Before the Internet, if you wanted to take a look at your town's budget, you drove to the municipal building and looked at a paper copy made available for public use. Before the Internet, you had to look in the white pages for your mayor's phone number -- if you knew the name. Or you had to call the municipal building and leave a message.
Before the Internet, if you wanted to know how much your library spends on books each year, even a reference librarian may not have been able to help you.
But now that virtually every governmental body has its own website, you can find out all of these things with the few clicks of a mouse. Right?
Not so fast.
The Illinois Policy Institute, a nonpartisan research organization that strives to promote transparent government in a state teeming with corruption, began a transparency audit of 300 units of government in 2010, including 102 of them in the suburbs.
The results on the whole were disturbing.
Of the 102 suburban agencies, 70 posted scores of 60 percent or below on a 100-point scale. And that's a failing grade, according to the institute.
Wednesday's report by Daily Herald staff writer Lenore Adkins lists the institute's 10 categories used for scoring: contact information for elected and administrative officials; meeting information, including board packets and minutes; instructions for Freedom of Information Act requests; salaries and benefits; budgets; financial reports; regular expenditures; union contracts; vendor contracts; and taxes and fees charged.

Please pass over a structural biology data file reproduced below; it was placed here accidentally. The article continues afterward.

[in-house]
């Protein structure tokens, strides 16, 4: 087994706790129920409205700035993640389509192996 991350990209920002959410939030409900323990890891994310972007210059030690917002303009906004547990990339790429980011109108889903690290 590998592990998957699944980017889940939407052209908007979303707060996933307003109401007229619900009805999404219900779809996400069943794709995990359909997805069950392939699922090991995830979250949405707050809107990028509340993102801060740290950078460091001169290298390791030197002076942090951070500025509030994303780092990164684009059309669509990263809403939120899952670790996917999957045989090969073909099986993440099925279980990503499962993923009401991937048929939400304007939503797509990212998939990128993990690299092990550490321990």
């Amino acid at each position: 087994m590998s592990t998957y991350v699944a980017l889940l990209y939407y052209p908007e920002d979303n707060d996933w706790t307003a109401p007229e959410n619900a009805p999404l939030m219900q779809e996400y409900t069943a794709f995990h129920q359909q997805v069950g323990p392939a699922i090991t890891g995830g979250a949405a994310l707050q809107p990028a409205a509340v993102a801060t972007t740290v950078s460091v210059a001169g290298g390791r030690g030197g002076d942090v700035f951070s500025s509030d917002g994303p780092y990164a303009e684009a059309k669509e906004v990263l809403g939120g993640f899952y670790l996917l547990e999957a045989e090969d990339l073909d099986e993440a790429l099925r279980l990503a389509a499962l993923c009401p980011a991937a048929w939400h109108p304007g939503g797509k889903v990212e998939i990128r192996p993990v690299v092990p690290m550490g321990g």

Some of this information is generally pretty interesting -- big stuff like the details of teacher contracts and benefit packages for city managers. But some is of great interest to a select few. If you own a small asphalt business, you'll want to know the terms of the contract that one of your competitors scored. If you're considering opening a bar in town, you'll want to know what kind of taxes and fees you'll face.
If you're an average joe who wants to be involved in government or wants to know how your tax money is being spent, you will want this sort of information at your fingertips -- or at least to be comforted by the fact that it's there when you need it. And you deserve to have it.
The president of Elgin's Gail Borden Library board said while his website scored a 20.8 he's comfortable with what it provides -- or rather doesn't. That it adheres to the state's minimum standards, and anyone is free to request info through the Freedom of Information Act. The time it would take to post all of that information outweighs the demand for it, he said.
That's not good enough. Transparency isn't necessarily cheap, but it certainly should be a priority -- especially in a state where the populace is so wary of its politicians. Representative democracy is a right that comes at a price from each of us.